It took us years to get here – so I read these other comments about people who are in the throws of this. Five years after she came home I still told my mom if I had to do it over again, I wouldn’t have adopted her. I can’t remember when it was that I stopped feeling that way. I feel like we went through hell together and came out on the other side.

      Please know that you all can get through this too. Prayers for everyone working through there own journey.

  6. emily says:

    amen three times over— i have struggled so much with one of our kiddos– and it’s been 8 years since she came home– i was woefully unprepared for what neglect had done to her and had no idea what to do- so when she closed off to me- i retaliated with closing off my heart to her– the two of us are just now negotiating new territory where we are learning to love the other and trust them.. and your #4 and #5– so needed that- because i condemned myself for years and hated myself- God has shown me so much about who HE is through this, and who I am to Him. it is a daily walk and a daily choice to love her– love is a choice, not a feeling 🙂

  7. Annie says:

    Amen sweet friend! I find myself having this exact conversation with new adoptive Mamas a lot lately. We are in the midst of the deep kind of bonding process right now but have been through and come out on the other beautiful side with Lizzie so I know how sweet it is if you just hang in there and trust in the Lord to walk you through it all! Thanks for this post!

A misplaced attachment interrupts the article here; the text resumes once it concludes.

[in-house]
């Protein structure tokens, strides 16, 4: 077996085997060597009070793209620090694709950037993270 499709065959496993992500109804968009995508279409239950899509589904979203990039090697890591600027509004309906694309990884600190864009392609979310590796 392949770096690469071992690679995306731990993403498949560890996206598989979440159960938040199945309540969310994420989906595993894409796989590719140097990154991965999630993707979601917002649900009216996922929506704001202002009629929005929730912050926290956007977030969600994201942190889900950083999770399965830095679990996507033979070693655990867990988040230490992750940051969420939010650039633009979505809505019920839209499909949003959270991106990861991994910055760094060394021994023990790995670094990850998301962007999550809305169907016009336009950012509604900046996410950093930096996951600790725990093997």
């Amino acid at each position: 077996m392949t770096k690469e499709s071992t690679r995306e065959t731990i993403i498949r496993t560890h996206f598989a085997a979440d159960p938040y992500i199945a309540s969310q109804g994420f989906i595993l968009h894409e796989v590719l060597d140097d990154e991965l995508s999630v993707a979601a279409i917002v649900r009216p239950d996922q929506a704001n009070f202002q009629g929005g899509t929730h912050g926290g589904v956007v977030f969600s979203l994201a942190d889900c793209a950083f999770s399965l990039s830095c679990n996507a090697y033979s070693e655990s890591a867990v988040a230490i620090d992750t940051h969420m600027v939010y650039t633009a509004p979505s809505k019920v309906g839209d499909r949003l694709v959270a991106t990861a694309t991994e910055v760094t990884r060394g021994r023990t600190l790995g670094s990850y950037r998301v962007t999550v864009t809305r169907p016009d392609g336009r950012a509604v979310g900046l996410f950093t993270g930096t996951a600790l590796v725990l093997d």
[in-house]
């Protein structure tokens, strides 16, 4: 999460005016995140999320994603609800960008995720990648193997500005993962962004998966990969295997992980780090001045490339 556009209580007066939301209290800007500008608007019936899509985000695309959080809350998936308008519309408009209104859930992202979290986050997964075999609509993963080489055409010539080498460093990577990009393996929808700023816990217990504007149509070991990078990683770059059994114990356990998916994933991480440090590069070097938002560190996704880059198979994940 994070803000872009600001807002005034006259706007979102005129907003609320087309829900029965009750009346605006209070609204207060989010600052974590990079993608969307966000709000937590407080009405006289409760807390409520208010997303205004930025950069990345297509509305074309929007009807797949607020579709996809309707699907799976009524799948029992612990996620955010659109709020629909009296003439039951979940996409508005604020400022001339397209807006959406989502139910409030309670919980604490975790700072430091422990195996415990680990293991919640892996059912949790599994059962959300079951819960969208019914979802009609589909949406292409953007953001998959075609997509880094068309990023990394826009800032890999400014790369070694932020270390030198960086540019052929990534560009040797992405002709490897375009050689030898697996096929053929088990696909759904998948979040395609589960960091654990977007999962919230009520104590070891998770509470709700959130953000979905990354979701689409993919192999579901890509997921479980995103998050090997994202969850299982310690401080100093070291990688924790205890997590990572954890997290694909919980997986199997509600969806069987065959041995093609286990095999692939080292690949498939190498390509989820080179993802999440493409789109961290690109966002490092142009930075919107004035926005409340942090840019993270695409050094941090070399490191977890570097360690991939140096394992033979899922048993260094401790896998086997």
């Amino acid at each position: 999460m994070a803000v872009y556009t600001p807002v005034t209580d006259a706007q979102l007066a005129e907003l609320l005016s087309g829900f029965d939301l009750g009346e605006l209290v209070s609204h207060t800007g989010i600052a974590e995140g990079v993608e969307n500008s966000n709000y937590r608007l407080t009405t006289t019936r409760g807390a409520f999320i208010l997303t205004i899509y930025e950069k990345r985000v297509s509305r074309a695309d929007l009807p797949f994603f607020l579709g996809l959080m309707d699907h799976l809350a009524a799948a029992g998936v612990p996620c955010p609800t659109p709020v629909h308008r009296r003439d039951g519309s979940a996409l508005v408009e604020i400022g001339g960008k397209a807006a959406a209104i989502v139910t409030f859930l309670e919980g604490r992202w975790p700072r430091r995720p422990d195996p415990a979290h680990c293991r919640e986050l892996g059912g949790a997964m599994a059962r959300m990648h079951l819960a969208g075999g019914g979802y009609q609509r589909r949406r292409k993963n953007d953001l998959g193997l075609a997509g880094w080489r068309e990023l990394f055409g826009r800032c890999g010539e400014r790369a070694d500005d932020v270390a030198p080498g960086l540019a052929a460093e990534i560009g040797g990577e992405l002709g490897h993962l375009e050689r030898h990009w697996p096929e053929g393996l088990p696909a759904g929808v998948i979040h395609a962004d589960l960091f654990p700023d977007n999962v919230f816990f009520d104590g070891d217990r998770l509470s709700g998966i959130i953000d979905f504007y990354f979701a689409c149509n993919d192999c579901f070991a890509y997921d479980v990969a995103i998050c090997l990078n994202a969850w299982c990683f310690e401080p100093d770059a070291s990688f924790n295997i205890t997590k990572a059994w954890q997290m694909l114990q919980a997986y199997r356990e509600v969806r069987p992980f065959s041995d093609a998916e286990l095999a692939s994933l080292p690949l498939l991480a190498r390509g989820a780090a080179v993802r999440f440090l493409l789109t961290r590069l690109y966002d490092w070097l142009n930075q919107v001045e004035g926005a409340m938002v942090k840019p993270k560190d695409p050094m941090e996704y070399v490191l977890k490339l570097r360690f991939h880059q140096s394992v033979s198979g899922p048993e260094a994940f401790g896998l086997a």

8. Amy says:

    I have been here. It.was.so.hard. I had to choose to love my child every day…every hour…sometimes, every minute.

    But God…
    4 years later, that child and I are so attached! She says “I love you, mommy!” all on her own all the time! Attachment comes. God heals. Hearts are knit together.

    Hold on,

  9. Teresa C says:

    If only I’d had people to talk to 5 years ago when we came home from China. I could not like our son and he couldn’t like me either. For months I considered leaving my husband because while he could attach to him, I felt nothing but disdain. We ended up disrupting the adoption to save our marriage and to give him an opportunity that I just couldn’t give. We would love to adopt again but have been so reluctant because of that experience. Our daughter wants a little sister so badly but I just don’t think adoption is available to us after the disruption. We are so much more prepared for situations now than before but just don’t think our dream of another daughter is realistic.